3  “’This might work,’ discipline involves making the choice to get off your butt and do something. That ‘doing’ could be learning and applying that knowledge, trying something new or going full-out on a business idea. Simple discipline can be applied to any person, in any situation. Simply put, it is developing a habit of questioning everything; not accepting things as they seem to be, and asking yourself why they are not. Discipline also involves taking initiative and taking the first steps to imagine and create what you think might be possible. As the Nike slogan says, Just Do It! When you are dreaming of something you really want to do, start thinking about what the first step is and take that step. You will not only feel better, but you will also likely commit to accomplishing more. Only you can choose to strive to do more in any situation. Do not worry about what blunders might ensure. Work through them and find the opportunity that results.”

4  “Many who have made it to the top sometimes get into a familiar rut, going through each day the same as the day before. They made it to the top position, perhaps as CEO, and then their goals to achieve more are just not as appealing to them. [See Are You Leading for the Right Reasons?] At the same time, other CEO’s continue to improve, add value to the business, expand, and do great things. They too must continually improve and find new ways to do business. We all put on our pants the same way, after all. The difference is what you mentally establish regarding what you need to do and your level of follow-through. Continual success requires the tireless discipline to do it; taking the time to write down the goals. This is what makes the difference between the ordinary leader and the exceptional, growing leader.”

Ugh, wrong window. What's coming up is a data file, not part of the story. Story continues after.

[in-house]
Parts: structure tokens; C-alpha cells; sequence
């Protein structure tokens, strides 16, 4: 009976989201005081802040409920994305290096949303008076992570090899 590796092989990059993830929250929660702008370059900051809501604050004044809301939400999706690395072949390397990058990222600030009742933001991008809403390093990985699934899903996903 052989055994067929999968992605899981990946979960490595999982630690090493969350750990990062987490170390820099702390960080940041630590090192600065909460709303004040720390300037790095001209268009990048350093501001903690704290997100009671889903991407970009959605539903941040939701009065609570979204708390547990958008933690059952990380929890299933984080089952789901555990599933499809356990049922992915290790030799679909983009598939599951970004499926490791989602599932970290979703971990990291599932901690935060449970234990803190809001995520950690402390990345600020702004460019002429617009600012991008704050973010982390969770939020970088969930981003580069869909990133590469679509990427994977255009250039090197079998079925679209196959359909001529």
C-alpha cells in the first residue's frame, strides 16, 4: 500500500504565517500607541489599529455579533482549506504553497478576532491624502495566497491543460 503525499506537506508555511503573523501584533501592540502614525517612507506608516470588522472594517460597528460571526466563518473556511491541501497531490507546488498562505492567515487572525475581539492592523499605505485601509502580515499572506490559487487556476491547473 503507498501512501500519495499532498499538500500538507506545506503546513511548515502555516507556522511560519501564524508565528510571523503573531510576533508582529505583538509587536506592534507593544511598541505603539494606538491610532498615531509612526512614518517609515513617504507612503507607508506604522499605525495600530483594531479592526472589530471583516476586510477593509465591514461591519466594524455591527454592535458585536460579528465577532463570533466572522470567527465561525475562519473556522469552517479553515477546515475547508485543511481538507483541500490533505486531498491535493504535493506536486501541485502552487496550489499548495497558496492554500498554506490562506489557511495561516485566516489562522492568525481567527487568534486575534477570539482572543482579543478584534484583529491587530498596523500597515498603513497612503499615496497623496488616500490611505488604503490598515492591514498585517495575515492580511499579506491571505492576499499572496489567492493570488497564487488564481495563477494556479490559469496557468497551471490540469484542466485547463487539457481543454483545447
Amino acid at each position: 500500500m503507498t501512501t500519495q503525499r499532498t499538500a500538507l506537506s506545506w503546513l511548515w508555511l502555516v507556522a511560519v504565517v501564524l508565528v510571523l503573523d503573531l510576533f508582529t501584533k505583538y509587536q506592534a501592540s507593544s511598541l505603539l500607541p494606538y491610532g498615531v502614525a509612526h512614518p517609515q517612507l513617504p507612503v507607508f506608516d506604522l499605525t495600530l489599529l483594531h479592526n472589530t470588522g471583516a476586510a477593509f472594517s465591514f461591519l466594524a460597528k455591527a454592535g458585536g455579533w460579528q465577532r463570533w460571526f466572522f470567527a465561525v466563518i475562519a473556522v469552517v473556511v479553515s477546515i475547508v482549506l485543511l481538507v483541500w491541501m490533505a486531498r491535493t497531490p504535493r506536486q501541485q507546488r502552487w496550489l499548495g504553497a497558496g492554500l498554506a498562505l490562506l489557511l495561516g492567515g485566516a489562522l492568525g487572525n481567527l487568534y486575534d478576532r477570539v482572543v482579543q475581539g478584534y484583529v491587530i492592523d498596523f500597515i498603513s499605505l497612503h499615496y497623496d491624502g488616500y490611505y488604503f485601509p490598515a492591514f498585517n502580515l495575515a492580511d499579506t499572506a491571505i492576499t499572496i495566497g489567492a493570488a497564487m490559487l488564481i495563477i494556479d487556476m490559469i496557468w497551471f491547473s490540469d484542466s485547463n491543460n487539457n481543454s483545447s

5  “In both business and personal relationships, the bottom line is the same: how you treat people is always a reflection on you. A genuine, self-confident person treats all people the same, regardless of position, gender, race, or social status. Every person has their own story, their own struggles, and their own hopes and dreams. While we realistically cannot listen to all of them, we can make a better effort to get to know the people around us.”

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William Donaldson Sam Zell

Posted by Michael McKinney at 07:45 PM
| Comments (0) | Entrepreneurship , Five Lessons


5 Leadership Lessons: Built Not Born

Built Not Born

IF you are considering starting your own business or struggling to get one off the ground, Tom Golisano’s Built Not Born will be very valuable. Entrepreneurship is not easy, but it can be rewarding, provided you keep some basic business principles in mind.

With $3000 and a credit card in hand, Tom Golisano started what has become today the multi-billion-dollar Paychex. Golisano takes us through what he experienced from start to finish, what not to forget, and what the business owner is responsible for and the importance of understanding every aspect of your business.

Much of the advice is obvious, but in the thick of running a business, all too easy to forget. And Golisano keeps the critical issues front and center. “Running a business, any business, means challenges, some expected and others that come out of the blue. It comes with the territory. It’s an old aphorism, but it’s true nevertheless: If you can’t stand the heat, get out of the kitchen.” While entrepreneurship is not for everyone, going in well-informed is essential to success.

1  The Business Plan: It’s easy to let passion cloud your judgment. “That’s the myth many business books peddle: ‘Follow your passion,’ or ‘Believe it and you’ll achieve it.’ That sort of thinking can lead you down a dangerous path. The most important thing when planning your business should be the accuracy of your facts and statistics. Another important thing not only to understand but to accept with every fiber of your being is that a first-rate business plan can often tell you not to start the business at all but run away and run fast. It’s critical that you take a hard look at the actual numbers and be candid with yourself about what they are telling you.”

2  Financials: “If you don’t understand financial statements, you are running your business blindfolded. I think many entrepreneurs get into trouble simply because they don’t understand their financial statements, of which the balance sheet and the profit and loss statement are the most important. If you know your numbers, you know your business. Any entrepreneur who does not understand financial statements is in great danger.”